Why is GitLab offering me a SOC2 report instead of filling out my company's security questionnaire?

GitLab is in the very fortunate position of having a lot of new customers sign up for our GitLab.com SaaS service every month. With our focus on efficiency we have decided to invest the time and money into pursuing this SOC2 certification in part so that our customers will have an assessment on the maturity and design of our information security program. With the security team we have, we want to spend as much of that team's time as possible securing the GitLab product and providing as much protection to customer data as possible. Responding to each individual customer security questionnaire doesn't scale very well.

The SOC2 Type 1 report we offer to our potential and existing customers uses an industry baseline for the topics it evaluates; this report should offer a lot of the same information customers would be looking to collect through their individual questionnaires. If you find you still have questions after reviewing our SOC2 report we're very happy to answer those questions but we just ask that you target those questions to the information missing from that SOC2 report instead of having us respond to the same information that already exists in the report.

Why is it going to take that long?

  1. We don't want to roll out controls specific to SOC2 only to go back to our teams next year with controls specific to ISO. Instead we are taking a longer-term view of our compliance needs and created a comprehensive security control framework that will allow us to gather security control evidence and work with teams in a more efficient manner.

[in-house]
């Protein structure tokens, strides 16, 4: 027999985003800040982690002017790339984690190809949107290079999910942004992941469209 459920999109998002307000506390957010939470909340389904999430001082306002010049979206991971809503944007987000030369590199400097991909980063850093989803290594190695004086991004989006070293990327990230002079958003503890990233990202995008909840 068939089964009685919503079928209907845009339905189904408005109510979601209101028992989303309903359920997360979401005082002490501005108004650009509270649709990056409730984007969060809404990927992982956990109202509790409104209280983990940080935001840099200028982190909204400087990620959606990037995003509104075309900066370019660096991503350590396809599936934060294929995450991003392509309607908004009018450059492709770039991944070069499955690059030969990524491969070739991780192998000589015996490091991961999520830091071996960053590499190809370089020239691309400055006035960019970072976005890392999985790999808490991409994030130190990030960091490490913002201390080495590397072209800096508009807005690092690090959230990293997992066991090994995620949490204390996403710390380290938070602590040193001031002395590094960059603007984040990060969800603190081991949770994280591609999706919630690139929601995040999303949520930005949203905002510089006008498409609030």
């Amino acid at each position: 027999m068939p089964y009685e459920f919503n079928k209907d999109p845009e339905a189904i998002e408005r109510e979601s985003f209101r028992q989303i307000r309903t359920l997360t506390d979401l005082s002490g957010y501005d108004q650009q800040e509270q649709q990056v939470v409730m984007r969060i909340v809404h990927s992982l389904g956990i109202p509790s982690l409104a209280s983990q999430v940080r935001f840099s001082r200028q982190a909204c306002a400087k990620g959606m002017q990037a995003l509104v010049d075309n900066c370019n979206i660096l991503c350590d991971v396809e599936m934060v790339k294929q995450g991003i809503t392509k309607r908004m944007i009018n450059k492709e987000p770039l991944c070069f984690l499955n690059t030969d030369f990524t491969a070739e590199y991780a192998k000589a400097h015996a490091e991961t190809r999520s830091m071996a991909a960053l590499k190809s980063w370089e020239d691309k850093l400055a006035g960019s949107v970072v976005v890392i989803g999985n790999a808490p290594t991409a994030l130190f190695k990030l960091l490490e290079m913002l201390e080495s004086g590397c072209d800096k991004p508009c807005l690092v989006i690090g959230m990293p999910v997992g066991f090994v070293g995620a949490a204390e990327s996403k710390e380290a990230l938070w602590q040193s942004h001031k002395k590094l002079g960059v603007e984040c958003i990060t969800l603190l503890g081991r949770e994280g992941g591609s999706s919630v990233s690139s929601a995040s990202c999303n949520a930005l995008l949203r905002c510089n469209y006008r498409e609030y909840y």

2. SOC2 Type 2 reports require 6 months worth of operating security controls in order to validate the effectiveness of the controls. If we want to be audited for a SOC2 Type 2 report on 2020-07-01 we need to have all controls designed, remediated, tested, and producing audit-ready evidence as of 2020-01-01.

How will this SOC2 project impact other teams at GitLab?

Creating security controls from scratch is a difficult process. Each GitLab team-member is iterating on processes, developing new features, reconfiguring systems, etc. every day. Security controls require a certain amount of stability in order to generate effective evidence we can present to external auditors. Combine this with the collaborative approach the security compliance team is trying to take and it makes this process especially challenging. The security compliance team doesn't want to go out to GitLab teams with archaic requirements that have been around for 10 years just because auditors are used to those requirements and the evidence to expect from each. Instead, we want collaborate with GitLab teams and innovate ways to gather evidence and be flexible in the requirements we are establishing in order to create an industry-leading security compliance program. Since GitLab creates new and innovative software, this process is really challenging since the security compliance team don't have deep technical expertise in all areas of the company. Instead we have to parter with GitLab teams to come up with the best way to approach each security control and generate meaningful evidence we can use in an audit.

TL;DR: There's just no way to establish a security program that is external-audit-ready without adding a certain amount of friction for our teams. Please know that we take this extra friction seriously and work hard to minimize that friction as much as possible.

Who is responsible for the SOC2 project?

Where can I submit feedback for this SOC2 project?

Please add a comment to this feedback issue.

You can also contact the security compliance team if there's any way we can help.